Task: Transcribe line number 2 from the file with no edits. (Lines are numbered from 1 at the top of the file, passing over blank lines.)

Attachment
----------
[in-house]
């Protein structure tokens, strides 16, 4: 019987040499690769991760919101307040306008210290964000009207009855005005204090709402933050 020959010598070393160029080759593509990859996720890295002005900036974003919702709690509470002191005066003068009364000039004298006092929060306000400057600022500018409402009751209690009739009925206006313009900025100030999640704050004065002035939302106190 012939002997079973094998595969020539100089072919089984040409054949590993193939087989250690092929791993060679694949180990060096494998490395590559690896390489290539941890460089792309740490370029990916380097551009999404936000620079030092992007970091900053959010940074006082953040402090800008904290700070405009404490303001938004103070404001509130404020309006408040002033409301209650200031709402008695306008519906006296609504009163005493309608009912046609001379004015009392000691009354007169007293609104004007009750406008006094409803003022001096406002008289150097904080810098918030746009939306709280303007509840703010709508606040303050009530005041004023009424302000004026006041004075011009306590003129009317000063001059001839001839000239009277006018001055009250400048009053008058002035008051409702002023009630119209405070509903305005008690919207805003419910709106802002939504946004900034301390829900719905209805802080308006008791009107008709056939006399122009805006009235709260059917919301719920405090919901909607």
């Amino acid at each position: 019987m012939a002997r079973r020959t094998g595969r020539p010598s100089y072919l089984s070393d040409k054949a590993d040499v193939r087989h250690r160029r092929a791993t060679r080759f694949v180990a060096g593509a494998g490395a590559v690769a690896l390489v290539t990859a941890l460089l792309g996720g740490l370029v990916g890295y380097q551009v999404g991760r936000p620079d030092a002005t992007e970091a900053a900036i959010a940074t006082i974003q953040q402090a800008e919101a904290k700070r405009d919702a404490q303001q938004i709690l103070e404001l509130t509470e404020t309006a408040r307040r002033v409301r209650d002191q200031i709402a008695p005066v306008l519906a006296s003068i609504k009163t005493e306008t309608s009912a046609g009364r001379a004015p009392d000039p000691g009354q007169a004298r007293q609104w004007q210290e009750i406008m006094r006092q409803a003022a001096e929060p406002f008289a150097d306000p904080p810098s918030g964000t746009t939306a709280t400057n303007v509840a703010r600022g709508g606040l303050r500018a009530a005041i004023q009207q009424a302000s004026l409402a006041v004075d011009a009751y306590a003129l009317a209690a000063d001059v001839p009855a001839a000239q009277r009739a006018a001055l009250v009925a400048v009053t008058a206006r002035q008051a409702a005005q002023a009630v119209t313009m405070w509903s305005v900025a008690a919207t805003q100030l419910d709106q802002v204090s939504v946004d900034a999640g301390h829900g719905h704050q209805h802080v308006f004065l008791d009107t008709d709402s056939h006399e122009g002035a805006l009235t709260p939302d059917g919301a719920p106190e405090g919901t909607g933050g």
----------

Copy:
């Protein structure tokens, strides 16, 4: 019987040499690769991760919101307040306008210290964000009207009855005005204090709402933050 020959010598070393160029080759593509990859996720890295002005900036974003919702709690509470002191005066003068009364000039004298006092929060306000400057600022500018409402009751209690009739009925206006313009900025100030999640704050004065002035939302106190 012939002997079973094998595969020539100089072919089984040409054949590993193939087989250690092929791993060679694949180990060096494998490395590559690896390489290539941890460089792309740490370029990916380097551009999404936000620079030092992007970091900053959010940074006082953040402090800008904290700070405009404490303001938004103070404001509130404020309006408040002033409301209650200031709402008695306008519906006296609504009163005493309608009912046609001379004015009392000691009354007169007293609104004007009750406008006094409803003022001096406002008289150097904080810098918030746009939306709280303007509840703010709508606040303050009530005041004023009424302000004026006041004075011009306590003129009317000063001059001839001839000239009277006018001055009250400048009053008058002035008051409702002023009630119209405070509903305005008690919207805003419910709106802002939504946004900034301390829900719905209805802080308006008791009107008709056939006399122009805006009235709260059917919301719920405090919901909607």